July 3, 2010 11 min to read
Angkor Wat, Cambodia
Category : Historical
Like everyone else out there, we also have a list of places in the world we wish to see with our own eyes – mix of common and not-so-common locations. And while most of those locations will very likely remain dreams, we were able to fulfil one of our desires – when we went to see Angkor Wat in Cambodia this June
For those who can’t quite place the name, Angkor Wat is the largest temple in the world (by area) and is considered by many to be one of the seven wonders of the world. Like some Inca and Aztec cities, the place was forgotten and covered up by the jungle, till French explorers rediscovered the place in the 1860s. Then Pol Pot and the civil war kept Cambodia out of bounds for the rest of the world till the 1990s. The temple and the adjoining capital city of Angkor Thom was built by the Khmer kings of Cambodia. Their style of architecture borrows a lot from South India and depicts mythology from Hinduism and Buddhism.
How to get there
The most convenient way to reach Siem Reap (that’s the town where all the temples are) from India is flying Air Asia (through Kuala Lumpur). Bombay to KL costs around Rs 6,000 and from KL to Siem Reap another Rs 3,000 one way. Air Asia has flights to KL from Bangalore, Chennai & Calcutta too. The flight timings from Bombay are such that you have to spend the night in Kuala Lumpur – the Bombay flight arrives at 9pm and Siem Reap flight departs at 7am. For the overnight stay, Tune Hotel is highly recommended, because it is within walking distance from the LCC Terminal and costs around US$40 a night. Or you can try spending the night inside the terminal itself, but be warned, the LCC Terminal is not a very comfortable place – it reminded us of a railway station rather than an airport. But most importantly, irrespective of whether you are catching a connecting flight or stepping into Malaysia, you have to take a Malaysian visa if you are flying Air Asia – because there is no transit option at LCCT. As far as could see, all arrivals have to go through immigration and out of the terminal before they enter the departure section. But given the time taken to go through immigration on arrival, a quick dinner and again checking in atleast 2 hours before the 7 am flight, it is economical to stay over at the airport itself. We stayed at the Empress Sepang Hotel, which is the next closest hotel to the airport after Tune Hotel (a good 30 min drive away – midway between the airport and KL)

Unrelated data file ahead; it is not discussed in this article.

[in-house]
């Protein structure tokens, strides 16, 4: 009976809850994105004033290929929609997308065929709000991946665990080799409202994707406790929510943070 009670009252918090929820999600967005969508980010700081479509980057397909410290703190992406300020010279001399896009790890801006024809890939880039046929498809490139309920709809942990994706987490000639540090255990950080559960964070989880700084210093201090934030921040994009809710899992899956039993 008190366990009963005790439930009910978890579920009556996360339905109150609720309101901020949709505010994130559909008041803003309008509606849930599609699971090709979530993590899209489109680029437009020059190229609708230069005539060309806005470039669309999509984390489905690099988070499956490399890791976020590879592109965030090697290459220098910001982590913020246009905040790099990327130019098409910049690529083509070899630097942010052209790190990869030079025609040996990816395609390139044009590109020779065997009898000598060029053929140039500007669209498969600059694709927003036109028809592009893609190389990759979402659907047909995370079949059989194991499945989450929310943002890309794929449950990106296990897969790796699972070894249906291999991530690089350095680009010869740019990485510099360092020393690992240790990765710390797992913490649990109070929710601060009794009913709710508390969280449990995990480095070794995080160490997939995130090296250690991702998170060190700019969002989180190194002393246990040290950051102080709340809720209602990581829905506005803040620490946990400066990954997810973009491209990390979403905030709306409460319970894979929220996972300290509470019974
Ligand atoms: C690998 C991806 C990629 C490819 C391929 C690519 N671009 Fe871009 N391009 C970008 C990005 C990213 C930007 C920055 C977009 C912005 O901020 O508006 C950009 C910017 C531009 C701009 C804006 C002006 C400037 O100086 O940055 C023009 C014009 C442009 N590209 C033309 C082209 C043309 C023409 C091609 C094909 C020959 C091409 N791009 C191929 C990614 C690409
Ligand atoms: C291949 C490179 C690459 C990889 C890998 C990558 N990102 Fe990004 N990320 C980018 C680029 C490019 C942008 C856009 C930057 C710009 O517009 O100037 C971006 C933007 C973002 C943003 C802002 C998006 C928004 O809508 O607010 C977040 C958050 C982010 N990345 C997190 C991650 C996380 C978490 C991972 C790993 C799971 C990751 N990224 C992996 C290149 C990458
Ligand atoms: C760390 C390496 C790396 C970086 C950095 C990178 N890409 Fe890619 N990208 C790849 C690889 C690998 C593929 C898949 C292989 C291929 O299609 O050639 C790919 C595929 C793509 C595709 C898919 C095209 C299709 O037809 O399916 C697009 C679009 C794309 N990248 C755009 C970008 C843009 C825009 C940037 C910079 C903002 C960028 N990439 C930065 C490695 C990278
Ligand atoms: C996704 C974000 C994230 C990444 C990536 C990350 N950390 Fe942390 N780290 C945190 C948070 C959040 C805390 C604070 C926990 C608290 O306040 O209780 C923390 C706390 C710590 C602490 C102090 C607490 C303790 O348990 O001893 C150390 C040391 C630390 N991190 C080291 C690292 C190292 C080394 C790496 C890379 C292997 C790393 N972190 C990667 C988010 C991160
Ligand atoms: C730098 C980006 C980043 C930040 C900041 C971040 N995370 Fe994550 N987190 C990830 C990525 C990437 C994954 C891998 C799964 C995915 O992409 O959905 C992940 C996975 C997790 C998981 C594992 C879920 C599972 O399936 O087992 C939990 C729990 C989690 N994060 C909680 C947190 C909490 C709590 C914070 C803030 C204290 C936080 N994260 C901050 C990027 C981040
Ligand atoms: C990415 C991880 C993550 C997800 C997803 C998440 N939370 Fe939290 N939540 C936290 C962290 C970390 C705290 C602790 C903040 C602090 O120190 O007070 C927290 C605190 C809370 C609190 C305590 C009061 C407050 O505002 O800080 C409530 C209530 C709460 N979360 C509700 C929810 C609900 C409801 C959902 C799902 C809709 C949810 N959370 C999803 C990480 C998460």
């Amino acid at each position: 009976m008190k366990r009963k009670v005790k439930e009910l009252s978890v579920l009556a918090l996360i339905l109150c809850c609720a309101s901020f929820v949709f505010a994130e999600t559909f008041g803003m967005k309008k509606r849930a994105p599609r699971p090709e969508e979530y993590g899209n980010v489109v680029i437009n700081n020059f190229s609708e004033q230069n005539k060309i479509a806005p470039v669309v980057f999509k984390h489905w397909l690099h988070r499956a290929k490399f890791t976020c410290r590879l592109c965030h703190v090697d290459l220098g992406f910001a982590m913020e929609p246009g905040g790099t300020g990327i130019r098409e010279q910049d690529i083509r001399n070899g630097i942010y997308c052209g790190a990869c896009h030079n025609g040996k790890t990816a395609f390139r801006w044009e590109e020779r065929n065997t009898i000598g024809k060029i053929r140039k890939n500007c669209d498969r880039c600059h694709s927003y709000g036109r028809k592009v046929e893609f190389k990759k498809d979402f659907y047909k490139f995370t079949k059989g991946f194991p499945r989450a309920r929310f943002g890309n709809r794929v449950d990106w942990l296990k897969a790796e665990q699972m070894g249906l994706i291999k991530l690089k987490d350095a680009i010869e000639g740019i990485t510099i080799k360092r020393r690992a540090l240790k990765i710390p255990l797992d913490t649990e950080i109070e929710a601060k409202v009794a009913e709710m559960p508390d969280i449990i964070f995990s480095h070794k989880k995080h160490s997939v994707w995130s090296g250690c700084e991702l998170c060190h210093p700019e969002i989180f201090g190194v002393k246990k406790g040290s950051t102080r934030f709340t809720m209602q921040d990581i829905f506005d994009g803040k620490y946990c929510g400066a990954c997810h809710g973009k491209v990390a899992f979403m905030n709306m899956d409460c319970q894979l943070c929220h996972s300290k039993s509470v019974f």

(Like Bombay, Kuala Lumpur airport has two terminals – KLIA, which is the plush international terminal and LCCT, which is the Air Asia terminal. In case you are flying some other airline, you have to take a bus/taxi between these two terminals – there is no inter-terminal shuttle service within the airport. But there are a lot of city buses to be found at the airport which charge just RM 2.50 to go from one terminal to the other)
Tip: Malaysian visa costs Rs 750 and takes 3 working days to process. You need to get it done through an agent who will probably charge you extra. We got ours done for Rs 1,200 each.
An alternative way of reaching Siem Reap is through Thailand – flying into Bangkok and then driving overland into Cambodia. There is a quite a bit of information about that route available on the net, if you wish to enjoy Thailand instead of Malaysia.
Cambodia very helpfully provides visa-on-arrival to almost all countries (including India). All you need is one passport size photo (35mm x 45mm, white background) and $20 per head. There are a lot of counters and the entire process takes not more than 5 minutes. Once outside, if you do not have an airport pickup, just hail a tuktuk – a contraption that can be described as a rickshaw pulled by the step-thru motorcycle. Airport to Siem Reap is usually $5, so bargain if quoted anything higher. Like India, bargaining works pretty well out there. And don’t bother changing into local Cambodian currency – everything is transacted in dollars. Credit cards will work only in hotels and posh restaurants, so carry couple of hundred dollars with you at the minimum.